Do not let the cat out if you want to remain disease-free, as researchers warn that roaming pets are three times more likely to carry infections
- They can pick up all kinds of viral and bacterial infections from animals in the wild
- Many parasites are transferable to humans and can cause flu-like symptoms
- Kittens in particular must be kept indoors to be protected against pathogens
- Scientists recommend keeping house cats indoors to reduce infection
If you think it is fun to let your cat play, think again, because it is also likely that you will contract infectious diseases.
Domestic cats that roam freely outside are three times more likely to have an infection that develops into a disease than cats that are indoors only, a study shows.
Such infections include the Toxoplasma Gondii parasite, which can spread to cat owners and is linked to human depression and schizophrenia.
Outdoor cats can also pick up roundworms, which can be passed on to children, causing fever, stomach pain and, in rare cases, seizures.
Researchers discovered that the risk was even higher in countries at higher latitudes due to a higher infection by parasites in animals in the wild.
The authors said that cat owners should not only restrict the movement of domestic cats outdoors to protect their pets, but also animals that they come into contact with.
Kittens in particular should be kept indoors because they are more susceptible to infections, they say.
A study by Auburn University in Alabama has shown that domestic cats that roam outdoors are three times more likely to take up an infection that develops into a disease than just cats (stock image)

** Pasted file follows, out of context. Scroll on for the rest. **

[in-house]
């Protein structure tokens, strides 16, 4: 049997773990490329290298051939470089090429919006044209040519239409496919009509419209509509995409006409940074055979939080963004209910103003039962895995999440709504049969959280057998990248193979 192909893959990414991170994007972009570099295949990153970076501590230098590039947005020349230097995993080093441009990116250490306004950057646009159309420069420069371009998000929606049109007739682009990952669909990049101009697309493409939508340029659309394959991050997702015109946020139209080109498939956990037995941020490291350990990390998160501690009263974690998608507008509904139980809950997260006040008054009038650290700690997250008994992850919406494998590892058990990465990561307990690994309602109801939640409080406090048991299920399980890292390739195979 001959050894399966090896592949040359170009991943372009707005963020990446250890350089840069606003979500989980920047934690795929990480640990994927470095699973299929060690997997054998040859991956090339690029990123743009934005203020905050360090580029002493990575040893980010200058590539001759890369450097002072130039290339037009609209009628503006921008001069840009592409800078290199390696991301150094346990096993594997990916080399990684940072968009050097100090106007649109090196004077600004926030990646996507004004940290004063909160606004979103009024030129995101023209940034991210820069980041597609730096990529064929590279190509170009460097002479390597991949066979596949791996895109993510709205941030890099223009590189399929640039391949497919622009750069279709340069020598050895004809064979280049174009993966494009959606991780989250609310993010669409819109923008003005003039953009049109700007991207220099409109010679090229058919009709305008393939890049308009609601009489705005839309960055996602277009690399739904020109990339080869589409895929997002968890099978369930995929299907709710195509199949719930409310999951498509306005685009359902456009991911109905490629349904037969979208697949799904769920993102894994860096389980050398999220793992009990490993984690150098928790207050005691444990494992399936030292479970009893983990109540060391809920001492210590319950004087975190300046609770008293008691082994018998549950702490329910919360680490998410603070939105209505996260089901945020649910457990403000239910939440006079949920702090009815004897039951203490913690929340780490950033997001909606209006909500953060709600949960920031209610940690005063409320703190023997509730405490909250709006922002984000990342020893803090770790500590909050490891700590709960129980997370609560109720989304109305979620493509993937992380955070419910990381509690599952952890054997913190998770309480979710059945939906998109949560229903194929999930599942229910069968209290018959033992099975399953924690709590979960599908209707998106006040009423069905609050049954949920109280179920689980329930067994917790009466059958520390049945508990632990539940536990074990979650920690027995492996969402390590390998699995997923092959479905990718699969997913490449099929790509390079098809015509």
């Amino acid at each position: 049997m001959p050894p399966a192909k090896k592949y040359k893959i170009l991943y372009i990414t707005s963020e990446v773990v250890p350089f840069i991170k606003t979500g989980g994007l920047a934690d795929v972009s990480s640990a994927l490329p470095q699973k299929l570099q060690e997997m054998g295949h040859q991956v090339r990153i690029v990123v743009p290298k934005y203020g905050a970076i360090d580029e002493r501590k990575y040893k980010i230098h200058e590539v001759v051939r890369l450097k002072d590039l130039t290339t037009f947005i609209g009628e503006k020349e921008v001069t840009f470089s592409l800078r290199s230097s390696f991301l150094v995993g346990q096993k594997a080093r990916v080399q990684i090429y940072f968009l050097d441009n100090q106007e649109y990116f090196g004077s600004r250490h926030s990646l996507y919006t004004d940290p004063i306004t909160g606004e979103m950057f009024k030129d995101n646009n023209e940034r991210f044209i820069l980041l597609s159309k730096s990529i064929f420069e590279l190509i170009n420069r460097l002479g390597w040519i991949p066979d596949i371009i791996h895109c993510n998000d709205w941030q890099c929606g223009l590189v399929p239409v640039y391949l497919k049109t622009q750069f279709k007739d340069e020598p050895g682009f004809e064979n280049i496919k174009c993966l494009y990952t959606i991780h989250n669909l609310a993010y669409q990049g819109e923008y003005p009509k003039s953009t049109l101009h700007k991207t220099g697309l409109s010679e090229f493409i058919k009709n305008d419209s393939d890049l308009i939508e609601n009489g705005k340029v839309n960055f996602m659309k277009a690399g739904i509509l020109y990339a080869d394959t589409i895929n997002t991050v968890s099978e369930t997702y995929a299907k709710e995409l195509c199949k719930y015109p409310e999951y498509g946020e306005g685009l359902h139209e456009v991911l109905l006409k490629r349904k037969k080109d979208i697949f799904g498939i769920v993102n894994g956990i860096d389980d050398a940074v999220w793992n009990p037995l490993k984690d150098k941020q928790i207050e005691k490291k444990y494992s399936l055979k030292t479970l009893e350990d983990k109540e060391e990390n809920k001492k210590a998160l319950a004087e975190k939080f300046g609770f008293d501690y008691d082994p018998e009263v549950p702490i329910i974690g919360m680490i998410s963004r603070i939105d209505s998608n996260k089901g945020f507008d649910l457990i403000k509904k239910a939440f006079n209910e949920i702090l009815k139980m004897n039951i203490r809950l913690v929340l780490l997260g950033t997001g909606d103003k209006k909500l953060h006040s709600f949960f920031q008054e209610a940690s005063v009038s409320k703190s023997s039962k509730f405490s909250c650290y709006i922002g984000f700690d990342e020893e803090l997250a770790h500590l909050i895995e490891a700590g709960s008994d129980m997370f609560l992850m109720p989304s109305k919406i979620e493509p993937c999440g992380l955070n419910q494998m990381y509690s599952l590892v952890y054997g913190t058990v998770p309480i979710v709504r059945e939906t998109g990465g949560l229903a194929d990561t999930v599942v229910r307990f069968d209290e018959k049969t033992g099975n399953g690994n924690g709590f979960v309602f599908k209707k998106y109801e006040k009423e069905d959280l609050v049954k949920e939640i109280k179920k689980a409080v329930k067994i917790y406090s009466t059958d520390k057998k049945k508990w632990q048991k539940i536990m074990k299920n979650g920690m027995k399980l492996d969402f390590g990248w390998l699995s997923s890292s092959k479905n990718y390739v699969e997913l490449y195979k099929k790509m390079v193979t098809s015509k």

The literature study conducted by Auburn University in Alabama looked at the evidence of 21 other scientific studies to determine the risk of infection in outdoor cats.
They discovered that outdoor cats are 2.77 times more likely than cats that are indoors alone and infected with pathogens, regardless of how the transmission initially took place.
Bacterial or viral infections picked up outside by cats through touch, saliva or from the air probably all developed into pet diseases, the researchers say.
Often these infections have been caught by infected wildlife and these risks were higher at higher latitudes due to higher parasitic infection rates in wildlife.
Owners of a Catt should not only restrict the movement of domestic air to protect their pets, but also wildlife that they come in contact with, experts say. Kittens in particular must be kept indoors because they are more susceptible to infections (stock image)
The researchers wanted to determine whether access outside the home is an important risk factor for parasitic infections in domestic cats in 19 different pathogens.
The researchers say their study supports keeping cats indoors to reduce the risk of transmitting pathogens that affect human, animal and cat health.
The researchers warned about the dangers of outdoor access for domestic cats.
While writing in study, they said: & # 39; Outdoor access is an important risk factor for parasitic infections in pets.
& # 39; Cats are common all over the world, with an estimated 89-90 million in the US alone.
& # 39; Although we do not necessarily advocate restricting all pets indoors, determining the routes and risk factors of transmission related to contact with the environment can be useful for mitigating parasitic infections in pets. 39;
The full findings of the study were published in the journal Biology Letters.
WHAT ARE THE MOST COMMON PATHOGENS CAN RECORD CATS?
One of the most common parasites in developed countries that can cause mild flu-such as symptoms in people. It is estimated that up to half of the world's population is exposed to the pathogen and may be chronically infected with it.
Also known as the feline roundworm, it can infect small mammals such as guinea pigs and the house mouse. It is one of the most common nematodes of cats and infects both wild and domestic cats worldwide.
Adult worms are found in the intestine of the host.
People (mostly children) may occasionally become infected when eating infected cat faeces